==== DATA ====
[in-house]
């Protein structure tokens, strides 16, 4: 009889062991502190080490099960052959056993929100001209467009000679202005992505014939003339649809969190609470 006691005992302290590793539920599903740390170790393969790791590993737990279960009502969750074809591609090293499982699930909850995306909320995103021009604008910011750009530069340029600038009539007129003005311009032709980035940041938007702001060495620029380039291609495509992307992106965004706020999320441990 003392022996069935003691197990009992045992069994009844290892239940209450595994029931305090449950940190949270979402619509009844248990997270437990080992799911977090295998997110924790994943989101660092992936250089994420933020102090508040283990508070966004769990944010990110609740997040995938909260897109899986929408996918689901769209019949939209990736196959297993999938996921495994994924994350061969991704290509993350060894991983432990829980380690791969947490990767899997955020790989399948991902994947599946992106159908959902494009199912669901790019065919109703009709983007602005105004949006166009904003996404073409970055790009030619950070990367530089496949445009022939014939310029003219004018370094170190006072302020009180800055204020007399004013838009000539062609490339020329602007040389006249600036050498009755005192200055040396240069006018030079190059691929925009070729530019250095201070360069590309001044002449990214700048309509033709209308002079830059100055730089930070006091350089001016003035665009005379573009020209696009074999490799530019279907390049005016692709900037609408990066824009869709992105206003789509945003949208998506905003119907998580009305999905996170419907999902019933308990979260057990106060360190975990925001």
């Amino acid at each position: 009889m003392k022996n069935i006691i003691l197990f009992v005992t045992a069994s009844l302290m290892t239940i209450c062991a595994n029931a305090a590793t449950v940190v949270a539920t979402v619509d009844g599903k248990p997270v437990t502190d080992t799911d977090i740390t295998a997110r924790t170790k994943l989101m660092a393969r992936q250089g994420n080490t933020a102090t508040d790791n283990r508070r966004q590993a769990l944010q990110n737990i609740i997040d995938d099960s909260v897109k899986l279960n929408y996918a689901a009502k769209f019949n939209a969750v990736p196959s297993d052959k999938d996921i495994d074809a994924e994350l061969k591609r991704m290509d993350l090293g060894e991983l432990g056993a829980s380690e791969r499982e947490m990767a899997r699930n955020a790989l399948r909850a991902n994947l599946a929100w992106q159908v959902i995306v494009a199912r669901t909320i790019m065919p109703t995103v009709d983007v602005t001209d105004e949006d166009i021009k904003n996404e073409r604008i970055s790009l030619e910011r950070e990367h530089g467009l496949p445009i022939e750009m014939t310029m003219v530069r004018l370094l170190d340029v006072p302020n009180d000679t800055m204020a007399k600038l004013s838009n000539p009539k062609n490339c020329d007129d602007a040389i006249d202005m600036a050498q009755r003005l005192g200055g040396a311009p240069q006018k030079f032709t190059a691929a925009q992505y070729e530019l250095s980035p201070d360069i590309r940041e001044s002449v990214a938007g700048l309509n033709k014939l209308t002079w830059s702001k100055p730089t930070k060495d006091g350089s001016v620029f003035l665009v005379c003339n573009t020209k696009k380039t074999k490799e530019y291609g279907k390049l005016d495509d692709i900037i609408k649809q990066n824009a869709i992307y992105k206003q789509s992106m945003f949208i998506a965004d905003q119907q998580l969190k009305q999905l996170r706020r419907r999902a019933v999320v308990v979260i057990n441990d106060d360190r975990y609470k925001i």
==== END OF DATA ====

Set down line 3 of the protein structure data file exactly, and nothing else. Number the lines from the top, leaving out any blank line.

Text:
């Amino acid at each position: 009889m003392k022996n069935i006691i003691l197990f009992v005992t045992a069994s009844l302290m290892t239940i209450c062991a595994n029931a305090a590793t449950v940190v949270a539920t979402v619509d009844g599903k248990p997270v437990t502190d080992t799911d977090i740390t295998a997110r924790t170790k994943l989101m660092a393969r992936q250089g994420n080490t933020a102090t508040d790791n283990r508070r966004q590993a769990l944010q990110n737990i609740i997040d995938d099960s909260v897109k899986l279960n929408y996918a689901a009502k769209f019949n939209a969750v990736p196959s297993d052959k999938d996921i495994d074809a994924e994350l061969k591609r991704m290509d993350l090293g060894e991983l432990g056993a829980s380690e791969r499982e947490m990767a899997r699930n955020a790989l399948r909850a991902n994947l599946a929100w992106q159908v959902i995306v494009a199912r669901t909320i790019m065919p109703t995103v009709d983007v602005t001209d105004e949006d166009i021009k904003n996404e073409r604008i970055s790009l030619e910011r950070e990367h530089g467009l496949p445009i022939e750009m014939t310029m003219v530069r004018l370094l170190d340029v006072p302020n009180d000679t800055m204020a007399k600038l004013s838009n000539p009539k062609n490339c020329d007129d602007a040389i006249d202005m600036a050498q009755r003005l005192g200055g040396a311009p240069q006018k030079f032709t190059a691929a925009q992505y070729e530019l250095s980035p201070d360069i590309r940041e001044s002449v990214a938007g700048l309509n033709k014939l209308t002079w830059s702001k100055p730089t930070k060495d006091g350089s001016v620029f003035l665009v005379c003339n573009t020209k696009k380039t074999k490799e530019y291609g279907k390049l005016d495509d692709i900037i609408k649809q990066n824009a869709i992307y992105k206003q789509s992106m945003f949208i998506a965004d905003q119907q998580l969190k009305q999905l996170r706020r419907r999902a019933v999320v308990v979260i057990n441990d106060d360190r975990y609470k925001i």